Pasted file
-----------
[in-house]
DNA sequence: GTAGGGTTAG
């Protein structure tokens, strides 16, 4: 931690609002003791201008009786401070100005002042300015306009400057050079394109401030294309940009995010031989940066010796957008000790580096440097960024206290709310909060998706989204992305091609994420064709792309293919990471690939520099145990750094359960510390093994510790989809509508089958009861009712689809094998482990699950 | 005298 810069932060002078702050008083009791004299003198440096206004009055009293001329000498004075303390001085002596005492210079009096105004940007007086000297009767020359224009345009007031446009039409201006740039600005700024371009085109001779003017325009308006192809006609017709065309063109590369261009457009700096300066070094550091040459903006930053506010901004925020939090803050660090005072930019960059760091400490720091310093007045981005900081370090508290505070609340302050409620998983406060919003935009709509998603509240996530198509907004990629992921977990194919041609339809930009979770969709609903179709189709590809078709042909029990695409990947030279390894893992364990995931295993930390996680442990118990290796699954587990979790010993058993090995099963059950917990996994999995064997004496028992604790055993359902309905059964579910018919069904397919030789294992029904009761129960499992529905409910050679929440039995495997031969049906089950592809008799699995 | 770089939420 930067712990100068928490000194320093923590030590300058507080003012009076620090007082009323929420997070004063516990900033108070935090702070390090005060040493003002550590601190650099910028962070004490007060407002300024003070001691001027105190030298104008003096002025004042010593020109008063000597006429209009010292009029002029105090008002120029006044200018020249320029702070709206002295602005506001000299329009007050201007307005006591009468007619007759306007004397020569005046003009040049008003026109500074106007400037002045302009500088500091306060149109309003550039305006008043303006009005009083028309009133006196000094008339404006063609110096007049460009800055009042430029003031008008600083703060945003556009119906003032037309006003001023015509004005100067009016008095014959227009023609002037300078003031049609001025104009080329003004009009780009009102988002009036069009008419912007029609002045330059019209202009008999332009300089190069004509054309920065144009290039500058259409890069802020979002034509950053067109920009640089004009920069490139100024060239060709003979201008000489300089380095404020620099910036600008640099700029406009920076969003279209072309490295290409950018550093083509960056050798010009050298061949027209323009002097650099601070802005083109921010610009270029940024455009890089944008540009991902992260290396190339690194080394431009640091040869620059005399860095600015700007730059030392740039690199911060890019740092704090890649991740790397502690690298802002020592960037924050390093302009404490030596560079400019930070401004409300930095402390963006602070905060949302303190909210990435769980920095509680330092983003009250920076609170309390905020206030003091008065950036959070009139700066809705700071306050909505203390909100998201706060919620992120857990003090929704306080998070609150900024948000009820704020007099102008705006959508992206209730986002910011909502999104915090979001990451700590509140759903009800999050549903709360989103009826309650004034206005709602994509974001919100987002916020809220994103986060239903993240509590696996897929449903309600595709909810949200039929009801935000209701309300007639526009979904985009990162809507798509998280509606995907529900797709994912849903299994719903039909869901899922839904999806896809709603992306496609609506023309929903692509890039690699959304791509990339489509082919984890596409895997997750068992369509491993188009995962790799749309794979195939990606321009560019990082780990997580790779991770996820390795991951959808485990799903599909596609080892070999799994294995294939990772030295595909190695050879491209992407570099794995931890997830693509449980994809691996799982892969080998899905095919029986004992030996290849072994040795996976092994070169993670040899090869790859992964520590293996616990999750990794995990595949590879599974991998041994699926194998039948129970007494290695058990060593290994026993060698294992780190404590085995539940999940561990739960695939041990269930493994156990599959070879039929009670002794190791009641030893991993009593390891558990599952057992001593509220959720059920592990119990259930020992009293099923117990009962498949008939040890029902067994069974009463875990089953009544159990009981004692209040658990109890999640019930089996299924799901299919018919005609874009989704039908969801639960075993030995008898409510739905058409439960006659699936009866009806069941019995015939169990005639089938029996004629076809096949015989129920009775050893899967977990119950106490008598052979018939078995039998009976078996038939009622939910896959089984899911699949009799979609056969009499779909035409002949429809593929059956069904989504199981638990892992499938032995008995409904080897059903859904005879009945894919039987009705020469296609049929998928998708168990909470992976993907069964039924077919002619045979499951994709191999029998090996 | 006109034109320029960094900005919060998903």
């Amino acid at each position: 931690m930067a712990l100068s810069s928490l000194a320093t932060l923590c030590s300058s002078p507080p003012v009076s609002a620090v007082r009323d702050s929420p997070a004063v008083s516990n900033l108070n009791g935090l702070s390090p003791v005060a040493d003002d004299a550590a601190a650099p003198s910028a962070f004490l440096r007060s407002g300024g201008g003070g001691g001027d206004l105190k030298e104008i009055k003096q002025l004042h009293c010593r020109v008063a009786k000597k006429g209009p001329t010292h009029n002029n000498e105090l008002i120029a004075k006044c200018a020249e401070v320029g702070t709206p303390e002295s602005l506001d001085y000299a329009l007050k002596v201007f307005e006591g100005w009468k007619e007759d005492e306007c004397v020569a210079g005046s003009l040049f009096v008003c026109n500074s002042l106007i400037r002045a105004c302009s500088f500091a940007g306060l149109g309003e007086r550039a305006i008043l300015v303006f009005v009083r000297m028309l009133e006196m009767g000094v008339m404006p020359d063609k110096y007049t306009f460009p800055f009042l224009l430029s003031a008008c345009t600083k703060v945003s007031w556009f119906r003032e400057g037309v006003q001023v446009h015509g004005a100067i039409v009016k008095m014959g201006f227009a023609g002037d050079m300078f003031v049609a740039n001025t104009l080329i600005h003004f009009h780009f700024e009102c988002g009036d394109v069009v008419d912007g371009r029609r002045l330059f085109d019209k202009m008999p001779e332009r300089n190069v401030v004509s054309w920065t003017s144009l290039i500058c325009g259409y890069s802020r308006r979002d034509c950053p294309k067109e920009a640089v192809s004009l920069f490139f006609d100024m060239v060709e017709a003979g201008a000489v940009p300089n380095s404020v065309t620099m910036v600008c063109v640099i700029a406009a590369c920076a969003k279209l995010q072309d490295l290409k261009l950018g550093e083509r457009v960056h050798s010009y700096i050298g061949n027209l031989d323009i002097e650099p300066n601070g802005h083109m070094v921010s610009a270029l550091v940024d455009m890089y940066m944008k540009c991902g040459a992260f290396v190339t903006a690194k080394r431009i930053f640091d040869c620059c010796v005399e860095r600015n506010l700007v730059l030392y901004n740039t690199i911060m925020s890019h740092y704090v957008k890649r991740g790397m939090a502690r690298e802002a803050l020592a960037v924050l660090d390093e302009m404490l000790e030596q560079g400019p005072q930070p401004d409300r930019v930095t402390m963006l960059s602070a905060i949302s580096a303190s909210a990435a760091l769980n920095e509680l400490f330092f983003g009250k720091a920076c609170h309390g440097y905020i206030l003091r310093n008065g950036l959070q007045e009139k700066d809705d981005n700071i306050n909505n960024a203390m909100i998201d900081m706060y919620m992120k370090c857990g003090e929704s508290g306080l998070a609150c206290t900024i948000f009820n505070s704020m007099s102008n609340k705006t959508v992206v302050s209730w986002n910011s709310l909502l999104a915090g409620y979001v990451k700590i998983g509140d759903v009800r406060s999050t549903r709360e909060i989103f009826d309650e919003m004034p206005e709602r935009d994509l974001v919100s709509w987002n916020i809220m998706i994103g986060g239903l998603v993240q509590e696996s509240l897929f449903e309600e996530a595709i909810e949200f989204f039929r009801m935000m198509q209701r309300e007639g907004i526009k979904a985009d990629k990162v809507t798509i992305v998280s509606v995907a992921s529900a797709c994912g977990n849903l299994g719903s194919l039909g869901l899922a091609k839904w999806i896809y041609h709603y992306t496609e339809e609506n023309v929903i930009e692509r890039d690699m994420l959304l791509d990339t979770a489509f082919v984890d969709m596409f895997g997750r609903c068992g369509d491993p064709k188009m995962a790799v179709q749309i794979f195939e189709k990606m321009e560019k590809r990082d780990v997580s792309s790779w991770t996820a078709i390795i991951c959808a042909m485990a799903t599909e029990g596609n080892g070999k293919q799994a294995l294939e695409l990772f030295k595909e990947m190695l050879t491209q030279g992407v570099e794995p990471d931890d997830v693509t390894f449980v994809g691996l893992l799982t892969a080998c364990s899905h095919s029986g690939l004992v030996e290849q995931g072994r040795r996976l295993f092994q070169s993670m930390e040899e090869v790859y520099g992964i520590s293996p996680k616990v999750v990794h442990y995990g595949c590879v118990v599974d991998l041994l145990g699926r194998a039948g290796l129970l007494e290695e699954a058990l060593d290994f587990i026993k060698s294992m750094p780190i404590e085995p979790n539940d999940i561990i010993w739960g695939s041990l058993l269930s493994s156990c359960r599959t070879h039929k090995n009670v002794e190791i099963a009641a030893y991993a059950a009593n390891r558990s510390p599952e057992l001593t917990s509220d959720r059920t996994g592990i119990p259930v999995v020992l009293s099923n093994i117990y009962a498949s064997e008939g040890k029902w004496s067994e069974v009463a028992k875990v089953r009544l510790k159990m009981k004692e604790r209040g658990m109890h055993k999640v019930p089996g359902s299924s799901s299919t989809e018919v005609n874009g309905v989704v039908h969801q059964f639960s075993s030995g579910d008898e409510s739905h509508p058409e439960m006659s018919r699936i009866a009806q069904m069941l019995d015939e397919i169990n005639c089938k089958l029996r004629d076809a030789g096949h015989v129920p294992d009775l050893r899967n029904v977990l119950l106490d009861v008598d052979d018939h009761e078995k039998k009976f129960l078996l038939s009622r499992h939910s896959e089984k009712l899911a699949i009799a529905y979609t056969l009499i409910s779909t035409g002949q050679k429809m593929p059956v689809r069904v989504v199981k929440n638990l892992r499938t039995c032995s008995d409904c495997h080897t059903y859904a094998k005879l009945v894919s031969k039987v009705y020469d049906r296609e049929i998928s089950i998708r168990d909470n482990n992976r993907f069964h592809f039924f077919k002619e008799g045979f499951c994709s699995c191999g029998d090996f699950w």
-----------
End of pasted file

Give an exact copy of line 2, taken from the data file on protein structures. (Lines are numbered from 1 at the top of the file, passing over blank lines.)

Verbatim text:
DNA sequence: GTAGGGTTAG